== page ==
Take the 2-minute tour ×
Ask Ubuntu is a question and answer site for Ubuntu users and developers. It's 100% free, no registration required.

I love the Multi Touch feature Mac provides.

I dont remember how but in 11.10 i had managed to find a few multitouch actions to be supporetd by some software.

Now I am using 12.04, Is there any way/application/workaround/plugin or anything that can provide me with multitouch gestures similar to mac or atleast near to it?

With the help of synaptics i figured out that my touchpad supports 3finger control.

I am using a Samsung NP-RV509-A0GIN.

share|improve this question
add comment

2 Answers 2

Touchegg

Touchégg is a “multitouch gesture recognizer” for Linux, written in C++ , with Qt and utilizing Ubuntu’s uTouch-geis library. It allows users to define what actions are initiated when a multi-touch gesture is made.
Providing the desired gesture is recognised by Touchégg you can assign one of a number of window-related actions to it, including maximize or minimize windows, resize apps, show the desktop, etc.
Setting the ‘actions’ you want is currently achieved through the manual editing of a small configuration file.

Touchegg comes with some pre-enabled gestures, however gestures can be enabled by editing the config file. It allows three-fingers pinch, two, three, four and five finger tap and two to four finger swipes.

Homepage

note: It is having issue with precise. A bug is reported here and here

Pre-requisites

You need the latest vesion of Utouch to be running this. So add the following PPA

sudo add-apt-repository ppa:utouch-team/daily
sudo apt-get update
sudo apt-get install utouch  

Installation

In Quantal (12.10), Precise (12.04) and Oneric (11.10) the package is in the repositories as shown here

Also see here for more downloads

Editing the config file

Config file is located here
~/.config/touchegg/touchegg.conf

Editing the file:
Open config file.

gedit ~/.config/touchegg/touchegg.conf

In the example below, the four finger drag gesture is configured to switch to Show Desktop

Four Fingers Drag

[FOUR_FINGERS_DRAG_DOWN]
action=SHOW_DESKTOP
settings=

Three Fingers Drag

[THREE_FINGERS_DRAG_UP]
action=MAXIMIZE_RESTORE_WINDOW
settings=

[THREE_FINGERS_DRAG_DOWN]
action=MINIMIZE_WINDOW
settings=  

List of more actions here

Thus you can get Mac like multi-touch experience on Linux systems.

Check out a demonstation video here and here

Which gestures are supported?

The following gestures are suppoted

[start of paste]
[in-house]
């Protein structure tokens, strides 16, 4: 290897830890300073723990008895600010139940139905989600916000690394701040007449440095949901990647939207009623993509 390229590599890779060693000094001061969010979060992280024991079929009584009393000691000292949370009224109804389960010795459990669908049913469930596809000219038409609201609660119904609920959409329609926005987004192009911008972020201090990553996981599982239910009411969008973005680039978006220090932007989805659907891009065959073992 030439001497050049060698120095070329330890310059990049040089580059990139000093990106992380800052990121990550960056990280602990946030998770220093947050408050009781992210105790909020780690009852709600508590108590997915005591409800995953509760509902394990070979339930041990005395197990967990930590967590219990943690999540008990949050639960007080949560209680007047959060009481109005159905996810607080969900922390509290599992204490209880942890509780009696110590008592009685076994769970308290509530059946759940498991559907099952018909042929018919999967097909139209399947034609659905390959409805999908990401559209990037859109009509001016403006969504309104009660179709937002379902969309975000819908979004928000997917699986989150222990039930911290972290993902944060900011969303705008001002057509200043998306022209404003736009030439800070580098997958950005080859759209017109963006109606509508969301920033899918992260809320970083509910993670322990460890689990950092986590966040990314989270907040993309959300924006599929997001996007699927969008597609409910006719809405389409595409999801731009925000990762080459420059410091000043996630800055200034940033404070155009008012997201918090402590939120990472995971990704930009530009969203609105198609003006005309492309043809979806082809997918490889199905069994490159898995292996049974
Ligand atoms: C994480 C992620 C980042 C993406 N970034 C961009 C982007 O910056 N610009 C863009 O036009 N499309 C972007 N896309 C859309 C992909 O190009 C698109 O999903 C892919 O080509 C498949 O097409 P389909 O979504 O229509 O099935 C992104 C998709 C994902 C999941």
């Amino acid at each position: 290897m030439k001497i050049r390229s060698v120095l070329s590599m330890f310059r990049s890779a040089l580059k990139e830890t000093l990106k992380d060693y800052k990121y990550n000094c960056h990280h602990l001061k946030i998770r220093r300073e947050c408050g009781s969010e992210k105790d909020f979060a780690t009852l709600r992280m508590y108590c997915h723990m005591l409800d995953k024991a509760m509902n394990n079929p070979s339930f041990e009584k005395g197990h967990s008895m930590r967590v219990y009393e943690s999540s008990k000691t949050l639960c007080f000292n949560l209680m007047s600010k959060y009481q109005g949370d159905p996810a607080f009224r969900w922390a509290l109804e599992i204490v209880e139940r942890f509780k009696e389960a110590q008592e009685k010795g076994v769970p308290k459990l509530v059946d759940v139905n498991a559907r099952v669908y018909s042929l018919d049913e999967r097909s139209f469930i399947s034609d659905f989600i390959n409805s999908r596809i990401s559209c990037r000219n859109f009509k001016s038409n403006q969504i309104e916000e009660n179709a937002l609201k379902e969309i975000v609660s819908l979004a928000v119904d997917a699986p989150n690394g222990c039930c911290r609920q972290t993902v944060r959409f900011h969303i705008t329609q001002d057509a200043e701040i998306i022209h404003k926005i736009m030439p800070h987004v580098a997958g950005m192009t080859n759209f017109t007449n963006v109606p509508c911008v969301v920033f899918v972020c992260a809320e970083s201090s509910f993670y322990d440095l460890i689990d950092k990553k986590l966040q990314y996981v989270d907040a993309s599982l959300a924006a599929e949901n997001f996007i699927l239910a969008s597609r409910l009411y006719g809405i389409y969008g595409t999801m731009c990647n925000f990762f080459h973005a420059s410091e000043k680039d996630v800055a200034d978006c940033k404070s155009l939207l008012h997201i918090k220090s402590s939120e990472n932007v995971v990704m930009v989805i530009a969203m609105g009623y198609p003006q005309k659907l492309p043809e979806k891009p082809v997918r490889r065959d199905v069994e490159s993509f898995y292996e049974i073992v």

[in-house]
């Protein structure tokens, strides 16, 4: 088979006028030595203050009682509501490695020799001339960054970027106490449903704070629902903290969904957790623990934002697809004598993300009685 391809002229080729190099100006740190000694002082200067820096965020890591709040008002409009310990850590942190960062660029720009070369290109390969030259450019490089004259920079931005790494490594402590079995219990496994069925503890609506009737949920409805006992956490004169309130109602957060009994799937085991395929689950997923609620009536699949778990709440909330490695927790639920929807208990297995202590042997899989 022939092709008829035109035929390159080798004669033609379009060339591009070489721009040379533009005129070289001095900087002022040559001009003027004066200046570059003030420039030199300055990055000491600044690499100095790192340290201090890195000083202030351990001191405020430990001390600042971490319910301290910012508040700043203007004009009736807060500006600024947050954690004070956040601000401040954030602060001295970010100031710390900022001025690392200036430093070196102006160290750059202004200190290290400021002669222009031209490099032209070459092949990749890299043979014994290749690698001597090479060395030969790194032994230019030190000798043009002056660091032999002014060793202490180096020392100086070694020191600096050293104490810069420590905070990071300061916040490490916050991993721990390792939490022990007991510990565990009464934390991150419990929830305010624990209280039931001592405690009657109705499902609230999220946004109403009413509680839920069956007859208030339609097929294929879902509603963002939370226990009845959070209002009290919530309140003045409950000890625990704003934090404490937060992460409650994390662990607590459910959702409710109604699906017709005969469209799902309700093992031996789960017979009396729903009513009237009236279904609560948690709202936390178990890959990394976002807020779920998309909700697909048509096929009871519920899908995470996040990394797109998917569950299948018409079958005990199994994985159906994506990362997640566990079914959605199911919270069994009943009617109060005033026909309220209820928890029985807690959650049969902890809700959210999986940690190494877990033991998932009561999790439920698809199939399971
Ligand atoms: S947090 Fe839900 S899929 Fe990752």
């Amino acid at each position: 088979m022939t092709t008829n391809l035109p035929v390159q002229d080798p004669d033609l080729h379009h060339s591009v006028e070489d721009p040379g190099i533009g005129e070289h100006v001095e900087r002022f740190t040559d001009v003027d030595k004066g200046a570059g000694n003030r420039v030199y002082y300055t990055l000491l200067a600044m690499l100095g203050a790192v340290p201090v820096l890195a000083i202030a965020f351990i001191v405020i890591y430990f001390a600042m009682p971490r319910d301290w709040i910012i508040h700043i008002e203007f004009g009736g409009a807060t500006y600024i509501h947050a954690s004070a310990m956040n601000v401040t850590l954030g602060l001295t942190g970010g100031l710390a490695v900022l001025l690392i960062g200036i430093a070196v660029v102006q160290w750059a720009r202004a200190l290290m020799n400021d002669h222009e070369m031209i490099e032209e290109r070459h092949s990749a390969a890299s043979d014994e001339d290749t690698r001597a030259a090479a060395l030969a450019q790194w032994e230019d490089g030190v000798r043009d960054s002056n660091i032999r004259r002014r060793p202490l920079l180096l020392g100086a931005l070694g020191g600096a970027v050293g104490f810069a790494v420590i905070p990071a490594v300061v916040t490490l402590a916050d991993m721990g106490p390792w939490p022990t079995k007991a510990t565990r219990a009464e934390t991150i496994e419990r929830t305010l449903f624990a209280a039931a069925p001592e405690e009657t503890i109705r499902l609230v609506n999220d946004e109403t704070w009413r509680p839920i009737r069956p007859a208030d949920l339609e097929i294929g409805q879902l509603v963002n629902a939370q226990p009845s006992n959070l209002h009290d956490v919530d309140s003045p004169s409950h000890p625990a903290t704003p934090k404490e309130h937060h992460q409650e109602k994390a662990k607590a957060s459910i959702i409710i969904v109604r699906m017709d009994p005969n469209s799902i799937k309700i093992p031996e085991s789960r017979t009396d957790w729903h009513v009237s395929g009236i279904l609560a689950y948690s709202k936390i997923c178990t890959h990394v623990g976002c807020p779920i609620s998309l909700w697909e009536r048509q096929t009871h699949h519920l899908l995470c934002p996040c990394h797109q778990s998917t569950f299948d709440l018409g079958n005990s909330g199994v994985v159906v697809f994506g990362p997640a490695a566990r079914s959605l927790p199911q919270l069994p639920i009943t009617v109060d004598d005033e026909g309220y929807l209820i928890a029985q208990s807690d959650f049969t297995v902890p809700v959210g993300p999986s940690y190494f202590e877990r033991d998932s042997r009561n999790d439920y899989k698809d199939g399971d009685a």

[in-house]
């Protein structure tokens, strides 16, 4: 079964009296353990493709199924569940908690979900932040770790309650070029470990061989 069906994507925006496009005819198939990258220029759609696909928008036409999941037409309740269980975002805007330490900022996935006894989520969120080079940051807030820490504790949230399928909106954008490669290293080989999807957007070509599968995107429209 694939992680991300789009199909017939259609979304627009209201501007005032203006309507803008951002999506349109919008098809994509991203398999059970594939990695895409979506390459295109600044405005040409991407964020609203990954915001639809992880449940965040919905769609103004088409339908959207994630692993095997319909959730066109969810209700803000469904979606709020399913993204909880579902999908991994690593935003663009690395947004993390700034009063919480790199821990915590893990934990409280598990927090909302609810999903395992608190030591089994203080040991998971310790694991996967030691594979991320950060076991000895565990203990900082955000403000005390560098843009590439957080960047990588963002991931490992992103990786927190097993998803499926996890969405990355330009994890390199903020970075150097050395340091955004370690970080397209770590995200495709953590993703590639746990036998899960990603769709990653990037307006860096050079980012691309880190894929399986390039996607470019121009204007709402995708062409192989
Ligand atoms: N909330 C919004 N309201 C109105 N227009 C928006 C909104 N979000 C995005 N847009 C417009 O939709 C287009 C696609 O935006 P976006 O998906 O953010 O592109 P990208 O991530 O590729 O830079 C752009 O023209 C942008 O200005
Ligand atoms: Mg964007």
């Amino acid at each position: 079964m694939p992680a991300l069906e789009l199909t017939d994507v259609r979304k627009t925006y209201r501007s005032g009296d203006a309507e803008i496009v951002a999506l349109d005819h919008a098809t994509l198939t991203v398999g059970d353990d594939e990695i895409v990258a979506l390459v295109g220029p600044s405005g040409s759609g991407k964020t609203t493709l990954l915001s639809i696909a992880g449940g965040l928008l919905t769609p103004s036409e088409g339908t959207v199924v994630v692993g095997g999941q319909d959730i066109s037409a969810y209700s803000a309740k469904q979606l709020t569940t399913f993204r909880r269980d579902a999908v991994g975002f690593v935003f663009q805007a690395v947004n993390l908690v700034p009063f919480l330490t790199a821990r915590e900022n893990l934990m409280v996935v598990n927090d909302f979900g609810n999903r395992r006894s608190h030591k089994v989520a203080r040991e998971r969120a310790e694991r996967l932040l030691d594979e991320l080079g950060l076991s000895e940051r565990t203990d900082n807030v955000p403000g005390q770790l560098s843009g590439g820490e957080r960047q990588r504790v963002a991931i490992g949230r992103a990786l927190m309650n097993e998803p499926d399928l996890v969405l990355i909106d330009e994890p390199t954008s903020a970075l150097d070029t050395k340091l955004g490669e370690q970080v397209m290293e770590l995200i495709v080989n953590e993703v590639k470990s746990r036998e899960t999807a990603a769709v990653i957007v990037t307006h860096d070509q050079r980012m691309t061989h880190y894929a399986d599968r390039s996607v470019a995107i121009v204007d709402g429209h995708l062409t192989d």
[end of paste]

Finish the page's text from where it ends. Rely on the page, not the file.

Other alternatives

Ginn

share|improve this answer
    
@Nirmik edited my answer –  Ashu Jun 10 '12 at 5:30
    
@Ashu I think it isn't fixed yet. Right? –  virpara Jun 10 '12 at 7:00
    
@virpara looking around it is actually a confirmed bug. See here. The utouch -geis package is actually at fault edit- your links says the same thing :P –  Ashu Jun 10 '12 at 7:04
    
I cant find the application in unity menu like in this video - youtube.com/watch?v=1Ek4QaFQ1qo&feature=player_embedded –  Nirmik Jul 12 '12 at 18:57
2  
@Ashu...something is fishy! my config file does not look like the one shown in the video tutorial! here is the pastbin of my confug file... paste.ubuntu.com/1114187 What m i supposed to do now? :/ –  Nirmik Jul 27 '12 at 17:36
show 2 more comments

There's some great advice here: http://ubuntuforums.org/showthread.php?t=1419833

Easiest solution is probably just:

  • Go to System/Preferences/Mouse
  • Click on the touchpad tab and you can select two finger scrolling under the scrolling heading.

If that fails, you may need to do something like shown below, depending on your hardware:

xinput set-int-prop "SynPS/2 Synaptics TouchPad" "Two-Finger Scrolling" 8 1
xinput set-int-prop "SynPS/2 Synaptics TouchPad" "Synaptics Two-Finger Scrolling" 8 1 1
xinput set-int-prop "SynPS/2 Synaptics TouchPad" "Synaptics Two-Finger Pressure" 32 10
xinput set-int-prop "SynPS/2 Synaptics TouchPad" "Synaptics Two-Finger Width" 32 8

You've gotta run at least these four (more in the link above), and you have to run them on boot, so you'll probably want to drop them into a startup script; preferably one late in the boot process.

I'm not sure what make of touchpad you have, so you may have to do a little digging to get the right names and properties to set.

To check your input devices for the touchpad, run xinput list and look under the pointer section. You should have multiple items in the list, and the one with highest id is likely your touchpad. If it's synaptic, you're golden, and the four commands above will solve you woes.

If not, you must dig a little.

In The second column of xinput list, each device has id=#

Run xinput list-props #, where # = your device id.

This will show you all the available properties for your input device.

The commands above differ from my default settings from the return values of xinput list-props in that the 8s and 32s describe the size of the data being set. The second and third ints match exactly what xinput list-props returned, but going through the act of setting enabled two finger scrolling for me.

share|improve this answer
add comment

Your Answer

 
discard

By posting your answer, you agree to the privacy policy and terms of service.

Not the answer you're looking for? Browse other questions tagged or ask your own question.